When most people think of Nintendo they likely picture things like Mario, Legend of Zelda, Shigeru Miyamoto, Mario again, and then Pokémon. It doesn't take a genius to figure out that none of those existed when the company was founded on 23rd September 1889; back then Nintendo specialised in hanafuda playing cards, for one thing.

That means that, at the time of writing, the company has turned 127 years old. Now, many of you will be reading this on 22nd September in regions like Europe and North America, but it is the right date in Japan, so as some of you have kindly pointed us to the Wikipedia page to check the date we thought it'd be appropriate to commemorate the landmark on Nintendo's time zone.

It's a remarkable run for the company. Below is part of a summary we posted to celebrate the company's 125th Anniversary.

Founded initially as Nintendo Koppai by Fusajiro Yamauchi (Koppai was rather cutely referenced in Pikmin 3), it was a company that thrived on the hanafuda playing card craze in Japan. Upon Fusajiro Yamauchi standing down in 1947 he was replaced by grandson Hiroshi Yamauchi, who would be a pivotal figure in Nintendo's moves into international markets and new products throughout his reign as President. The company's name was changed to the familiar Nintendo Co., Ltd in 1963 and famously embarked upon some diverse and failed businesses, such as taxi services, food products and, notoriously, Love Hotels. Yamauchi-san's ideas at this point may have failed and put the company at risk, but his acceptance that it needed to evolve from playing cards was fundamental to its future success.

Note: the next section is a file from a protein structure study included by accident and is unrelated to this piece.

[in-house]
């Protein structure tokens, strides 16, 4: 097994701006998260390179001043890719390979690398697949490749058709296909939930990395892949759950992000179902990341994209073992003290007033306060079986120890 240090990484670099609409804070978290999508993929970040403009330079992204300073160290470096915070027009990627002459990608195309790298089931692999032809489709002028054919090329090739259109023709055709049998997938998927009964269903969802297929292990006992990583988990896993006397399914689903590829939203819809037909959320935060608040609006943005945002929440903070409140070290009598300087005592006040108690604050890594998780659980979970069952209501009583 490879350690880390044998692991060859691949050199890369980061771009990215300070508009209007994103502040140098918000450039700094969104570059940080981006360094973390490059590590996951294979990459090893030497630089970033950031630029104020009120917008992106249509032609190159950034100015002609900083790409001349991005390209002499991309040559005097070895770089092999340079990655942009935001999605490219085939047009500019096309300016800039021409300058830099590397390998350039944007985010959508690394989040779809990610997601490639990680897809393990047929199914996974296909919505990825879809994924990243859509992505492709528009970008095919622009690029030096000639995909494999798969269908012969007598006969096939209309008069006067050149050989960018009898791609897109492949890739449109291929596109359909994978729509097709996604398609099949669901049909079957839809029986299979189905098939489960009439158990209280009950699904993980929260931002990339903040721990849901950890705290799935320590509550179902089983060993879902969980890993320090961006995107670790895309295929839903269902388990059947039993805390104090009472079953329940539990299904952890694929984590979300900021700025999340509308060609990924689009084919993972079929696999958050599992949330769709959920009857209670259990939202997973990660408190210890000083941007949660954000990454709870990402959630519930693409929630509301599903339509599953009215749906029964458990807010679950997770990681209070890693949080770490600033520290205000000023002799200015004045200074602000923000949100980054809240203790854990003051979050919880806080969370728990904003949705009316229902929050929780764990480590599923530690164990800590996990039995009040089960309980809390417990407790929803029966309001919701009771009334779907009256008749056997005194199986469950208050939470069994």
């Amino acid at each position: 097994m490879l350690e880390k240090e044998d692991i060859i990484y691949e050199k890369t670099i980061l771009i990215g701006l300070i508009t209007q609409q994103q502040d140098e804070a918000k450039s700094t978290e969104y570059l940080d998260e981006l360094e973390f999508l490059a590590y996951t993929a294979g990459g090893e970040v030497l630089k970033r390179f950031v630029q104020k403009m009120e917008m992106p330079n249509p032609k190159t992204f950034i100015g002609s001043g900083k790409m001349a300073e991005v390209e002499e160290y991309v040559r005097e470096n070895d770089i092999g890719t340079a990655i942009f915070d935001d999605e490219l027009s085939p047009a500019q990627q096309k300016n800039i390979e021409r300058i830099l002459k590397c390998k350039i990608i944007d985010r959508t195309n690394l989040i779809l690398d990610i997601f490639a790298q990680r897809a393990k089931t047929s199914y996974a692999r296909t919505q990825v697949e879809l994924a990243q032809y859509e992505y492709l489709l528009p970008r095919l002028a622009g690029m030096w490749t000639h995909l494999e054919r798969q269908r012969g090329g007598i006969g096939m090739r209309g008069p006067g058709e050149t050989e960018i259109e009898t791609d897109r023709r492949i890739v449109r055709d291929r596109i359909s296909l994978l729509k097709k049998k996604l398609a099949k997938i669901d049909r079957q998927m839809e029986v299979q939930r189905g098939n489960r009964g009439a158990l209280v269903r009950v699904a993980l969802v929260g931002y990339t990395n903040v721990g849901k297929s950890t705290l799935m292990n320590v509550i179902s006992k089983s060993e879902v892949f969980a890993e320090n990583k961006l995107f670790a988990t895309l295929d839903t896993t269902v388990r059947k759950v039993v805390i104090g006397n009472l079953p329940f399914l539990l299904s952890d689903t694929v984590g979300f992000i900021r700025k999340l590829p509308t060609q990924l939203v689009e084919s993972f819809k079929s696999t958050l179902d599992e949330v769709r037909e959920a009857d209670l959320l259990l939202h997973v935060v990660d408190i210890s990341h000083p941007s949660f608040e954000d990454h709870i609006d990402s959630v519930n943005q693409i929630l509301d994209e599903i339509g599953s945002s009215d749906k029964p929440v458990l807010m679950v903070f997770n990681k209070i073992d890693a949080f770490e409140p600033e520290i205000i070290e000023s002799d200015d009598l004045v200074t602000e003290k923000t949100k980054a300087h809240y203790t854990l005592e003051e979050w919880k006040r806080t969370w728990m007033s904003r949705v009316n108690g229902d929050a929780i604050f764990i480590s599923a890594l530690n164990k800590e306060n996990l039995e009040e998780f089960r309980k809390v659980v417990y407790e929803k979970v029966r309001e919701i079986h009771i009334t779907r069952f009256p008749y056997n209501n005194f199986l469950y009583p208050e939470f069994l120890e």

It was when seeing Gunpei Yokoi — a pivotal figure that would revolutionise the concept of portable gaming with Game & Watch and the Game Boy — experimenting with a claw that Yamauchi-san pushed in a more successful direction. It was made into the Ultra Hand, and with its success the company was transformed into a toy company that enjoyed success through the 1970s and into the 1980s. With Yamauchi-san's drive, Yokoi-san's technological design skills and a breakthrough of a young Shigeru Miyamoto, Nintendo took the step from toys into electronic video games. What began as success for the original arcade Donkey Kong and licensing opportunities became the Famicom / Nintendo Entertainment System, with the entertainment system branding being particularly important in the West after the failure of the game console industry in the years before. The NES became a huge success with children - in particular - in the mid to late '80s, followed by the Game Boy as a mainstream portable phenomenon by the close of that decade.

The rest, as they say, is history.

We're now in the midst of another pivotal period for Nintendo, as it prepares for a new generation of gaming hardware and continues to expand its efforts in areas such as licensing and smart device apps / games. You can bet we'll be contemplating that in an updated version of this talking point from the 125th Anniversary over the coming weekend; that's our modus operandi, after all...

For now, though, we just have one thing to say. Happy Birthday Nintendo.